Same old math

October 25, 1994|By Anna Quindlen

WARNING TO American women: The moment you say "I do," the value of your life on the open judicial market plummets.

That's one conclusion you can draw from the sentencing this week of Kenneth Peacock, who killed his wife after he found her in bed with another man.

The Maryland truck driver got a mere 18 months for shooting the 31-year-old woman with a hunting rifle in a classic Drove-Me-to-It defense.

Assessing Sandra Peacock like a flawed commodity, which is what both her husband and the judge did, she was worth about two and a half weeks' time for each year of her life.

Her infidelity counted as contributory negligence. Lest you imagine Kenneth Peacock entering the marital home and losing his head -- bang! bang! bang! -- at the sight of his wife and another man in flagrante, be advised that his heat of passion survived several hours of argument and a whole lot of hard drinking before he blew Sandra away.

"I seriously wonder how many men married five, four years would have the strength to walk away without inflicting some corporal punishment," the judge, Robert Cahill, said sympathetically.

To appreciate how truly stupid that remark is as a sentencing guideline, you need only reconfigure it thus in the case, say, of a man accused of having stolen money from a patron at a cash machine:

"I seriously wonder how many men earning the minimum wage would have the strength to walk away from a handful of crisp new bills."

The worth of a woman's life is still oddly dependent on the luster of her sexual reputation. Witness the defense in the Robert Chambers murder trial, in which the dating patterns of Jennifer Levin sometimes seemed more key to the case than her death.

When a so-called friend of Nicole Simpson's named Faye Resnick published a memoir last week of sex and drugs and breast enhancement, Robert Shapiro complained that his client could not get a fair trial.

Judge Lance Ito ordered potential jurors not to read the book or even visit bookstores, perhaps believing that Ms. Resnick's contention that O.J. Simpson had threatened to kill his ex-wife if he ever found her with another man could be prejudicial.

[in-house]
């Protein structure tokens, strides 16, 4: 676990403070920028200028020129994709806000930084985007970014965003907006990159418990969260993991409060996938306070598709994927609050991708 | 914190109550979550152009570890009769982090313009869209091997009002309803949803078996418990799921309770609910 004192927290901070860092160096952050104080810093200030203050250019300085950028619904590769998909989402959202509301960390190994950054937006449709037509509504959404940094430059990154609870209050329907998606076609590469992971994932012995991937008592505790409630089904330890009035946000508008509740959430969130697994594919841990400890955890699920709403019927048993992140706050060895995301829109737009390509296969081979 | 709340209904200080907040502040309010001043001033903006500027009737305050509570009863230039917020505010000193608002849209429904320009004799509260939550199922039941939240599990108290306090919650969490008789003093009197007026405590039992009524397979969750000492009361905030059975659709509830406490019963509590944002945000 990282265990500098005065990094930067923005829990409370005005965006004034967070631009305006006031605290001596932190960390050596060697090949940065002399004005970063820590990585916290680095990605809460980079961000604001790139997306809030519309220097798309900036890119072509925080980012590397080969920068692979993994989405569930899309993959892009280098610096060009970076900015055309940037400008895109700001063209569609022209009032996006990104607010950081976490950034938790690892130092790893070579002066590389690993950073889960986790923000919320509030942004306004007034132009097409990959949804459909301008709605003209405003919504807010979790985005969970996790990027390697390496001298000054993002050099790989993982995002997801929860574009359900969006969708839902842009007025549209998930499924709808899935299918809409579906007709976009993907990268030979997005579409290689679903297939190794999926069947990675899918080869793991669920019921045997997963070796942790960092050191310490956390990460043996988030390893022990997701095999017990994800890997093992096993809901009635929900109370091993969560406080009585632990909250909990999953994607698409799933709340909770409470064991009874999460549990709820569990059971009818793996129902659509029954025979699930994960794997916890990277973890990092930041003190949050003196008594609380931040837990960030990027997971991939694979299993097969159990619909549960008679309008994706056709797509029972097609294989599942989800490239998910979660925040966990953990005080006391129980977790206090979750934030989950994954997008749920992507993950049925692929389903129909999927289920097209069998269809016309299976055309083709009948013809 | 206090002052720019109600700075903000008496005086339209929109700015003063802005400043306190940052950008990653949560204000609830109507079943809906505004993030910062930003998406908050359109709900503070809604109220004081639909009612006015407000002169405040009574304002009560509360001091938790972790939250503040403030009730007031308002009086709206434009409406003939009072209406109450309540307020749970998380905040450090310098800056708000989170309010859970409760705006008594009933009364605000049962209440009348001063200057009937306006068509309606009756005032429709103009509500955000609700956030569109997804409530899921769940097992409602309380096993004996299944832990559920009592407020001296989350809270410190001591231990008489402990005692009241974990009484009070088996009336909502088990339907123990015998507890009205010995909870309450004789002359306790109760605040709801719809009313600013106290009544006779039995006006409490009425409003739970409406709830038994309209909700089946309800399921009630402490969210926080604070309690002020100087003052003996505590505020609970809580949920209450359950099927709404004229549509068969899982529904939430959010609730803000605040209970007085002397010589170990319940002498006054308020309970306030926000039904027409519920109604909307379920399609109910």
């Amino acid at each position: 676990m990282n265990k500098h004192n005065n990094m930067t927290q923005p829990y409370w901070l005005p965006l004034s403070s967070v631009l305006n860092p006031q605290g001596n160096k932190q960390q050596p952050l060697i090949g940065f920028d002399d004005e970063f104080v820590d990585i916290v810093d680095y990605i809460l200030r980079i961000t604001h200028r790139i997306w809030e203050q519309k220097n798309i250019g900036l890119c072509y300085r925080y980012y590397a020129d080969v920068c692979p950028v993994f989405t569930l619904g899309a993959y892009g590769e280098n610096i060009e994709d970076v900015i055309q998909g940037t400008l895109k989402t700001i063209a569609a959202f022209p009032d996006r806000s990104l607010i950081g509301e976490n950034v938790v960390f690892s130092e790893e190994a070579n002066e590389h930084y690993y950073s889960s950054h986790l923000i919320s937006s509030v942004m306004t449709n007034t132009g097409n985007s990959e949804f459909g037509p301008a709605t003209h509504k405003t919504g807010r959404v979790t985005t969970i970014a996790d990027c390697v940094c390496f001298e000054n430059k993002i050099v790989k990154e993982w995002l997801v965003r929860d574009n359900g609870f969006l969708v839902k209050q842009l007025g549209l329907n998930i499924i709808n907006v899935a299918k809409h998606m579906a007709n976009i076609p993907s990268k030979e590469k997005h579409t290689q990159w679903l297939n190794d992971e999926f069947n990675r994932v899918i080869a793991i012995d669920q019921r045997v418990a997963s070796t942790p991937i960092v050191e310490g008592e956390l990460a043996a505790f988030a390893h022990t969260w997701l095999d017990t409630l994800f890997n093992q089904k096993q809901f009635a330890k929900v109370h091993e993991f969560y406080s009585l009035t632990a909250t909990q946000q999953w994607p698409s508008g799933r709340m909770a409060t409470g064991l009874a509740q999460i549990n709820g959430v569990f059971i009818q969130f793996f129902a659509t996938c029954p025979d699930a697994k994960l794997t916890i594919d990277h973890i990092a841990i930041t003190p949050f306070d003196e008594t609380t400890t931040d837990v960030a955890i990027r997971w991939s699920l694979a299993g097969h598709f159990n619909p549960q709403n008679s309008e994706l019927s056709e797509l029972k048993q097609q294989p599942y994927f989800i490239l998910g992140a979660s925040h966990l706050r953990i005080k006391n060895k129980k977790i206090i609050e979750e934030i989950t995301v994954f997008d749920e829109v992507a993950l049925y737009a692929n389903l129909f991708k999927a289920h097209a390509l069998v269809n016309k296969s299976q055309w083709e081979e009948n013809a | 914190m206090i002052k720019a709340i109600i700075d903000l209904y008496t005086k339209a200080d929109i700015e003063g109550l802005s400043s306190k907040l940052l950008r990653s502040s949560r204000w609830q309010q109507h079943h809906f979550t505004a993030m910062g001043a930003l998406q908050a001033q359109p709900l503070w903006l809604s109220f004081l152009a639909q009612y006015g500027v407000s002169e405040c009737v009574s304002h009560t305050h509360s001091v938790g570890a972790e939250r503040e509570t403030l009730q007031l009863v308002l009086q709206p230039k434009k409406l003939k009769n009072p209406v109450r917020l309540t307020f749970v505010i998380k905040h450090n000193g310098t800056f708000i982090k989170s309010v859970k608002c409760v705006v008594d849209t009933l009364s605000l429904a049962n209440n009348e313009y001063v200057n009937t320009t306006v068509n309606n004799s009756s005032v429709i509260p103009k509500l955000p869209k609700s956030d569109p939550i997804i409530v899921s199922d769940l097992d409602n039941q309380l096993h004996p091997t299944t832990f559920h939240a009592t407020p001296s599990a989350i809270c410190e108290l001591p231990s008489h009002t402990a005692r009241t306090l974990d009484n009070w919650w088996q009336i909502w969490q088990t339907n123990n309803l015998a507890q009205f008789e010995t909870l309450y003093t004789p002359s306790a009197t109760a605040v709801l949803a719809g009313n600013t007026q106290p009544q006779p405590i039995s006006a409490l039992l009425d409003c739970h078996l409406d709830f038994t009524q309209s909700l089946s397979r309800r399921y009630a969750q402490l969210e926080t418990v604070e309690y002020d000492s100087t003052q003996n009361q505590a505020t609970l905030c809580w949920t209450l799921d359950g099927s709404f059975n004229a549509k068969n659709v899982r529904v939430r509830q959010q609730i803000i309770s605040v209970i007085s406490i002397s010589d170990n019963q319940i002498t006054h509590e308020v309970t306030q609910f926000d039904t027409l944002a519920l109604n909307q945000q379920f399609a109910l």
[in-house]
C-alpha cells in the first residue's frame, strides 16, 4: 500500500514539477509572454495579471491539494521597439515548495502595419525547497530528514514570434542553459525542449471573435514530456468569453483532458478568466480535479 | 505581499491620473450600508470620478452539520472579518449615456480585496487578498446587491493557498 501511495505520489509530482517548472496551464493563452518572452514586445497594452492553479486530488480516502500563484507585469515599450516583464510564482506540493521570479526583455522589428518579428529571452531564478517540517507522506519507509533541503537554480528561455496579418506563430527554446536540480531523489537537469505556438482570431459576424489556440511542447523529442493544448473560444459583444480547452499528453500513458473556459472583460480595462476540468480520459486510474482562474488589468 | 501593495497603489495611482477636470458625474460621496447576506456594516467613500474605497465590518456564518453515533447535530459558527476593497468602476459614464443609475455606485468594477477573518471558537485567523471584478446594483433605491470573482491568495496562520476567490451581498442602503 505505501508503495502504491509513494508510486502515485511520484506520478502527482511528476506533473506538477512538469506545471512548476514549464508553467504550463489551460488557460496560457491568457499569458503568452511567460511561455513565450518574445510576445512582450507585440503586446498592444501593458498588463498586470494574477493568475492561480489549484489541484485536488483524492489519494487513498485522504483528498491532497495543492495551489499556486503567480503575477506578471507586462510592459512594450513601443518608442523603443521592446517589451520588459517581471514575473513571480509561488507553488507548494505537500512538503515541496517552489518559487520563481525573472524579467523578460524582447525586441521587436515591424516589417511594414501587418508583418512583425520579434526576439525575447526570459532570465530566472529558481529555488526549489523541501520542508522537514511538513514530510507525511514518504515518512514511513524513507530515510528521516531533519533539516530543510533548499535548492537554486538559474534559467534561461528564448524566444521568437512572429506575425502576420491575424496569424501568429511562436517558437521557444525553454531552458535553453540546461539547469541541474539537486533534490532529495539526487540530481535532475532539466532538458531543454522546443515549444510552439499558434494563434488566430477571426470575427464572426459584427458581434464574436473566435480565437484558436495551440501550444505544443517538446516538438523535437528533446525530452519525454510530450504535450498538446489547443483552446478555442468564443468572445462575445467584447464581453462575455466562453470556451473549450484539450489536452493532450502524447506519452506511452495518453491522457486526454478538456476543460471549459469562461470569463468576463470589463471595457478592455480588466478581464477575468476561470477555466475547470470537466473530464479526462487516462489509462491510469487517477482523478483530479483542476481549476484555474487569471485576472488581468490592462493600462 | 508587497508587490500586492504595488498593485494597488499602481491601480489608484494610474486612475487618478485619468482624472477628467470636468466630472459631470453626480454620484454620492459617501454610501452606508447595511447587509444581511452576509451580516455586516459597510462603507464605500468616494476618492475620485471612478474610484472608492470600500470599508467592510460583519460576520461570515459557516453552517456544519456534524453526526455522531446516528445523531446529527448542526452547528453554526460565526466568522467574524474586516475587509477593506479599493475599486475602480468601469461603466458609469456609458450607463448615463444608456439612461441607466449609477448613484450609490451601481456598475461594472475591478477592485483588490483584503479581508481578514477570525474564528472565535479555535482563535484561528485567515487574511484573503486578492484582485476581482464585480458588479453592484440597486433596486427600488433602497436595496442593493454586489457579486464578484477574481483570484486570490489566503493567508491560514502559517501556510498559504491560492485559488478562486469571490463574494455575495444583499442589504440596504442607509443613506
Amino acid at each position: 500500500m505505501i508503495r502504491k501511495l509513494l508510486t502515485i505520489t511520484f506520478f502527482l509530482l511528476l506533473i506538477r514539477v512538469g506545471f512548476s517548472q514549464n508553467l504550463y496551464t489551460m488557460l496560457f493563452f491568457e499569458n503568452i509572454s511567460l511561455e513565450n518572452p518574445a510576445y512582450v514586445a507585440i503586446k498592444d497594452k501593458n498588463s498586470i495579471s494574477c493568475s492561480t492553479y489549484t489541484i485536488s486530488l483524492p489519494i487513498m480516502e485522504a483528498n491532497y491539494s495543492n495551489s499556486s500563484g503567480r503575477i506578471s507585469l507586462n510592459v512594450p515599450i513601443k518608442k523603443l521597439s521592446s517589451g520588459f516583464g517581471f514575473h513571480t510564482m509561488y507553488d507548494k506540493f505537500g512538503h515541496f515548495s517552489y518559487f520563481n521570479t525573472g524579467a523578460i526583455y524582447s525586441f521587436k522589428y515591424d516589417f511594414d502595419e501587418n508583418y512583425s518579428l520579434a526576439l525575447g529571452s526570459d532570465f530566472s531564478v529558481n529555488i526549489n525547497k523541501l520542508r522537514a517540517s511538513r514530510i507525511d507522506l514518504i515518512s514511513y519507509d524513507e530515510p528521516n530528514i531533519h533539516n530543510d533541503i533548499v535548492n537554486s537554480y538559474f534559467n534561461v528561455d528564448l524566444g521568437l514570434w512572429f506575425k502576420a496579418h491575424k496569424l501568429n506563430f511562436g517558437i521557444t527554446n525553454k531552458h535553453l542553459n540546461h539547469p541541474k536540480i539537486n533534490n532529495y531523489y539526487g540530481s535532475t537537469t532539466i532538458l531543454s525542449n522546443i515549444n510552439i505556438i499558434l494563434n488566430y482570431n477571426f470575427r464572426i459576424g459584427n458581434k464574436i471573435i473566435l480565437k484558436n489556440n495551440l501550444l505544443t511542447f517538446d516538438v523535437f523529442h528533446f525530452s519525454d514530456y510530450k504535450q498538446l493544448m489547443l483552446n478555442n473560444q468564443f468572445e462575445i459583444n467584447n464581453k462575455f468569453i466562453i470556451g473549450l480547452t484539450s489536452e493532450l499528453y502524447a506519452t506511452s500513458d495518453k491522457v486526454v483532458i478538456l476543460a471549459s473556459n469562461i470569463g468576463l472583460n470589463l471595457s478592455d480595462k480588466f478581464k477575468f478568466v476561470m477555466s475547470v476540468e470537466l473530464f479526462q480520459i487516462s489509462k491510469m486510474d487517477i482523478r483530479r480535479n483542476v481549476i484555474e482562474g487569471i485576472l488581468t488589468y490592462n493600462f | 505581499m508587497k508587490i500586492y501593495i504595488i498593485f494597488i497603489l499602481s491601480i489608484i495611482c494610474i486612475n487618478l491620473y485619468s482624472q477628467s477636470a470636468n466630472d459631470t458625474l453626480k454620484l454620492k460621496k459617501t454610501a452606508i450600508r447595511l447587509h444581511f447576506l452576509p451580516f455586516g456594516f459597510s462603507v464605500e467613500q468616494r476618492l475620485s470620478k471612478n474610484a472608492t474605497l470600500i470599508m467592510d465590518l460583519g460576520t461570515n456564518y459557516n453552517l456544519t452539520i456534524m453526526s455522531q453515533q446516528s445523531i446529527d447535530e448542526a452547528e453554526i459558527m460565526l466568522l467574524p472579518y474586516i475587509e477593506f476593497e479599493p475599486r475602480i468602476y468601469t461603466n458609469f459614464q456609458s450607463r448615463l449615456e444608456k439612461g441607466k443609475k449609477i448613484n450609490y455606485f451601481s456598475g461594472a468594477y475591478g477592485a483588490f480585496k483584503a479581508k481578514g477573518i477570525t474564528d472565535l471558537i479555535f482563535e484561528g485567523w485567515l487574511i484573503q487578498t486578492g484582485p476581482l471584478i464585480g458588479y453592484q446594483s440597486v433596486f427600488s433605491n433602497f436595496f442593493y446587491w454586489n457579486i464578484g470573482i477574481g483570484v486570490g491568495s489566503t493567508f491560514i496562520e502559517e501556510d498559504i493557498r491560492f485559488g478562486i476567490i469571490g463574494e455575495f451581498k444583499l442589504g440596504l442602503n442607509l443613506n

But what about the rights of the nearly decapitated Nicole, who, instead of hot-and-cold-running lawyers like the well-heeled O.J., sometimes seems to have no one but her family to defend her?

If Judge Cahill's attitude toward Mr. Peacock reflects some widespread view of the world, the jury pool may already be polluted through publicity by some creeping sense that Nicole had a little more fun than a mother of two should, that she was too much spandex and too little apron.

The defense worries that jurors will have a lingering sense that O.J. was violent and threatened his wife; what of the danger that Nicole's life has been devalued by party-girl pictures and amorous adventure stories?

There are no hard statistics, but certain anecdotal evidence and some studies on murder sentences suggest that men accused of killing their wives don't have to worry about spending as much time in jail as their female counterparts, even those who retaliate after years of abuse.

Michael Dowd, director of the Pace University Battered Women's Justice Center, says that across the board women are sentenced more harshly than men.

That point was made in Maryland this week, too. The day after Judge Cahill handed down a sentence half as long as prosecutors had requested in the Peacock case, another judge handed down a sentence three times as long as prosecutors thought she deserved to a woman who said she killed her husband after more than a decade of abuse.

Patricia Hawkins said that at the end of a day in which her husband beat her yet again and threatened to kill her and hurt her son, she doused him with lighter fluid and set him afire. She was given twice as much jail time as Mr. Peacock.

All these numbers reinforce a peculiar kind of old math. Jail sentences have many functions, but one is surely to send a message about what our society abhors and what it values. This week, the equation was two fold: female infidelity twice as bad as male abuse, the life of a woman half as valuable as that of a man. The killing of the woman taken in adultery has a long history and survives today in many cultures. One of those cultures is our own.

Anna Quindlen is a columnist for the New York Times.

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